HD DVD Title: What Dreams May Come
Screen format: 1080P 2.35:1VC-1 Encoded High Definition
First theatrical release: October 2, 1998
Previously released on DVD/BluRay: Multiple including a THX rated anamorphic Widescreen DVD on March 4, 2003
Director: Vincent Ward
Starring: Robin Williams, Cuba Gooding Jr., Annabella Sciorra, Max Von Sydow
Sound Formats: English & French Dolby Digital Plus 5.1
Length: 1 Hour 54 Minutes
Subtitles: English & French
Chris Nielsen (Williams) leaves behind widow Annie (Sciorra) after he is tragically killed just a few short years after death of both of their children. Annie, who had only just begun to cope with that loss, takes her own life in her grief. Chris is welcomed to his afterlife by a former colleague (Gooding), and initiates a journey to save Annie from her own personal hell so that they can spend eternity together through the help of a mysterious seeker (Von Sydow). Chris will need to face elements of his own life in order to save Annie, and will need to confront the choices he made and the failures he felt responsible for.
While it remains perhaps the most depressing movie I have ever watched, What Dreams May Come did surprise me with some of its qualities during this second viewing. First, viewed on a big screen, the artistry of the afterlife comes through with significantly more emotional impact than I picked up from my original exposure and the very active surround mix also add to the overwhelming punch. Second, because I wasn't struggling to understand the 'rules' of this version of the afterlife the way I was during my first run, I could focus on the story and artistry much more than trying to keep up with Chris's quest.
In the end however, this remains a very simple and somewhat linear story, and one I was never 'hooked' by. I salute the cast and crew for dealing with the dark subject matter by utilizing such innovative and impressive technology and for somehow giving this very depressing film an ending that manages to be upbeat, but it simply never captured me, and, if it were not for the opportunity to do this review, it would not have been a film I would have gone back to a second time. I wasn't really interested in the history of Chris and Annie, and that really didn't change over course of the movie as their little secrets and quirks were revealed. While the artistry of the set pieces and the superb sonic surroundings are most impressive, they weren't enough to salvage a story I just never found reason to deeply care about.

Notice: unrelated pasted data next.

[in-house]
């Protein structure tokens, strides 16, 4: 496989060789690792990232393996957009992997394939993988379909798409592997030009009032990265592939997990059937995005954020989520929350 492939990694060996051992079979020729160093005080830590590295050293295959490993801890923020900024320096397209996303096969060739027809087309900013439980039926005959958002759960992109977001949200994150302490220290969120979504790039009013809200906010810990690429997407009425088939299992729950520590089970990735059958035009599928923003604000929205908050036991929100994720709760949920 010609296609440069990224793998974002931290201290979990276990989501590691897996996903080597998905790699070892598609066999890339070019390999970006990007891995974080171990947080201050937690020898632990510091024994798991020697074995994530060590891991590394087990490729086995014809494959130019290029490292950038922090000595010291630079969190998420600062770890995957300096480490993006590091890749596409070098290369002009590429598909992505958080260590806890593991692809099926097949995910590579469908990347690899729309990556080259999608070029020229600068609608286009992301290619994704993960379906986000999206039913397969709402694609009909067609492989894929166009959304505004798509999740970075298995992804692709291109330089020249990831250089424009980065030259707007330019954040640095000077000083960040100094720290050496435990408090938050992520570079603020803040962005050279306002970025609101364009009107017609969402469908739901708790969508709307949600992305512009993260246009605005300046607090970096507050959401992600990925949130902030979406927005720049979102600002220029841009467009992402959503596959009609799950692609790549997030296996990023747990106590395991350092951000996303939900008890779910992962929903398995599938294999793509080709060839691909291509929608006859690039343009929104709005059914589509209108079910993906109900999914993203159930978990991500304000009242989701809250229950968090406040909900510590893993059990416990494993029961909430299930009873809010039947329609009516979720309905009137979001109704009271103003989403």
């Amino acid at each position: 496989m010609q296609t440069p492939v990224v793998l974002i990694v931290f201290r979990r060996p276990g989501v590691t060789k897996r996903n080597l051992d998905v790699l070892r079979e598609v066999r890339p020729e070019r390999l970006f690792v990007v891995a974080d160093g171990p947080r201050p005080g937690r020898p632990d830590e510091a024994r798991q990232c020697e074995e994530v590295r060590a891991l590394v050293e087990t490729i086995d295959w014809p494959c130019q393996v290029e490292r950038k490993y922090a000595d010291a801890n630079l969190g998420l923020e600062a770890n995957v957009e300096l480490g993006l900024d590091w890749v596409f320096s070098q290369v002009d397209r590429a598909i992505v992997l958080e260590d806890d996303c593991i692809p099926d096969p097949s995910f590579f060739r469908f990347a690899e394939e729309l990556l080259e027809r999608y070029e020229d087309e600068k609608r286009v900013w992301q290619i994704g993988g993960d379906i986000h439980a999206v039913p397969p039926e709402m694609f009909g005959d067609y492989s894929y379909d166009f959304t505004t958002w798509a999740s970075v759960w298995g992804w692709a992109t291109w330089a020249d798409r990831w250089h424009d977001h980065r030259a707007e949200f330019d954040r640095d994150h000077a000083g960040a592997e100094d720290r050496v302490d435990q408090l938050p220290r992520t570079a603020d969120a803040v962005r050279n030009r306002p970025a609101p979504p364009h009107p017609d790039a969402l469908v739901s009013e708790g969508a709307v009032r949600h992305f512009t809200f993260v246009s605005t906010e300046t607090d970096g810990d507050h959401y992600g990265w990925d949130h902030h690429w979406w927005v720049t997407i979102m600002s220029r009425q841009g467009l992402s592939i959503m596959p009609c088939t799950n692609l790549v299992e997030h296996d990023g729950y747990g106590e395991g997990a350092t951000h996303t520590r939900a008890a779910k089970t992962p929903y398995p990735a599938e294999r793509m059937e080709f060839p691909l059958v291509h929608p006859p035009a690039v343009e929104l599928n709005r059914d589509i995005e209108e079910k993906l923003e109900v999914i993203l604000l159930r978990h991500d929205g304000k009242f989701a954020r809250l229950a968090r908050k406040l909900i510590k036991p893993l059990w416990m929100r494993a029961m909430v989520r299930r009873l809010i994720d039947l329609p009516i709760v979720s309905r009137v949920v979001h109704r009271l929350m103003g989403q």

Sound Quality: 4.5/5
As noted above, the surround mix of Dreams is spectacularly engaging, especially during the 'rescue' parts of Chris's afterlife journey. As gravity does not work the same way in the hereafter, visual elements and characters are constantly swooping all around the 360 degree sound field, and pan with a palpable presence. The low end is especially noteworthy during these sweeps, as the lost souls and guardians of Hell have very aggressive and evil sounding, guttural roars and thunderous wails and moans while surrounded by lakes of fire.
Musically, the vast majority of the film is held down by the dreamy and melancholy orchestral works of Michael Kamen. While there are some stirring tracks during the heights of Chris's rescue efforts, for the most part the score matches the very airy and depressing themes of the film. All are very well positioned throughout the full range of speakers and bass presence is very prevalent.
Visual Quality: 4/5
I expected that Dreams would be a natural fit to High definition and for the most part I was correct. Detail levels are off the charts, especially in the wide shots of the surreal landscapes that Chris and Annie jointly create in their mind's eyes. However, just as I noted that facial details do not match the otherwise stellar image quality of Universal's recent release of "The Bourne Identity", Dreams has an even bigger gap. Perhaps it's simply the layers of the principle actor's makeup or soft focus lenses for those shots, but it's hard not to be jarred by the difference in look.
As expected, color rendition and palette are very pleasing, although I sense there is still room for improvement, as I wasn't as blown away as I had hoped. Similarly, the film stock itself has not been perfectly preserved; I noted a lot of damage that appeared as occasional pops and scratches that were most obvious when they occurred in darker elements. Sharpness was dead on and I never saw any evidence of edge enhancement, excessive noise, or other artifacts that would have been introduced in the transfer process. I believe this to be a very faithful transfer that, unfortunately captured a few of the analogue warts along the way.
Extra Features: 2.5/5
There is a feature length commentary which I did not listen in on, but other than that there's not a whole lot to get excited about. The heart of the extras (all of which were shoveled off of the THX DVD version) is "The Making of What Dreams May Come". While very interesting, especially regarding the book's 20 year hiatus while waiting for technology to be capable of matching Author Richard Matheson's vision, is very badly presented. The video quality is sub par and sound levels are all over the place.
Also included is an alternate ending which I won't discuss to avoid spoilers, a short segment on the video effects, and a collection of production stills. Again, filler and not great filler at that.
Overall: 3/5 (not an average)
I beleive Most HTF members are likely to be impressed with the technical merits of this film but the question remains whether that will be enough to satisfy most viewers. While this disk features top rate video and audio content, the movie itself was nothing I cared for and the mediocre set of extras drags the whole down into the middle of the pack.